Java on Visual Studio Code Update – January 2023

Nick Zhu

Hi everyone, welcome to our first blog post of 2023! There are several exciting updates related to Spring extensions, code editing and performance that we wanted to share with you, so let’s get started.

New Walkthrough for Spring Extension Pack

Walkthrough is a multi-step, wizard-style experience for onboarding users to an extension featuring rich content. Ever since Visual Studio Code introduces the walkthrough format for extensions, it has become widely popular. Since we have made a lot of improvements for Spring extensions, we also made a refresh for the existing walkthrough for the Spring extension pack.

The new walkthrough reflects our latest features such as beans and API mapping views as well as live memory graph from the Spring Boot dashboard. It also contains more concise and intuitive information so new users can learn about how to use the Spring extensions in a smooth way. Here’s a demo for the new walkthrough.

Spring new walkthrough

The new walkthrough consists of four steps

Step 1 – Start with a Spring Boot Project.

In this step, you can either use the Spring Initializer to create a project from scratch or clone an existing sample project from GitHub.

Step 2 – Explore your projects

Once you have a project, there are different tools in the extensions that can help you quickly navigate to Spring symbols. Beans and endpoint mappings are part of the Spring Boot dashboard UI layout and you can directly jump to the view in this step.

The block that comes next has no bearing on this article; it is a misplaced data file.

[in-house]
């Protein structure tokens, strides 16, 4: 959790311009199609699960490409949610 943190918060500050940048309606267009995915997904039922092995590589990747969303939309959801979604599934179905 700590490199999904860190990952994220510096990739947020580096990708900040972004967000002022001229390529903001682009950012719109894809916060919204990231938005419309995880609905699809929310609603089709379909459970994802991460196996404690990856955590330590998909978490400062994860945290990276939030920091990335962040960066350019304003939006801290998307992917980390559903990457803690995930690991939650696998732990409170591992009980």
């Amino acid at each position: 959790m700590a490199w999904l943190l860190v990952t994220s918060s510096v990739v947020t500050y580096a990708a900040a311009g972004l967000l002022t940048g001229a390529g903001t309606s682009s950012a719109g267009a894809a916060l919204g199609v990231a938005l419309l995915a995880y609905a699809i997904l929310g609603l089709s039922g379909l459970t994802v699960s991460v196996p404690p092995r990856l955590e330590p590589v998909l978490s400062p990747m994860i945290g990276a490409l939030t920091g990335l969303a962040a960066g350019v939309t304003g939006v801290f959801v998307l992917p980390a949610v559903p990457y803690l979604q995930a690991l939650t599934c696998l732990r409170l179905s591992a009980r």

Step 3 – Run your projects

This step explains how to run the project. To enjoy the most Spring features from our extensions, you can click the Play button from the Spring Boot dashboard. Alternatively, you can use other methods described in this step.

Step 4 – View live information from your running application

A unique feature of our tools is the ability to visualize the live data for a running Spring application. The see the live data, run the application from the Spring Boot dashboard. You will be able to see the beans, endpoint mappings as well as newly added live memory information.

Case sensitive code completion

When editing code, sometimes developers want case of the letters to be taken into consideration. We have heard this feedback from the developers and have added this feature in our extension. Here is a demo for this feature.

Case sensitive code completion

Please note that this feature is currently available in Insider version only, and will later be released on Stable version. To switch this feature on or off, please go to the settings and search for “match case”. Here’s the screenshot.

Code completion setting

Performance improvement – Reduce project index time by sharing index files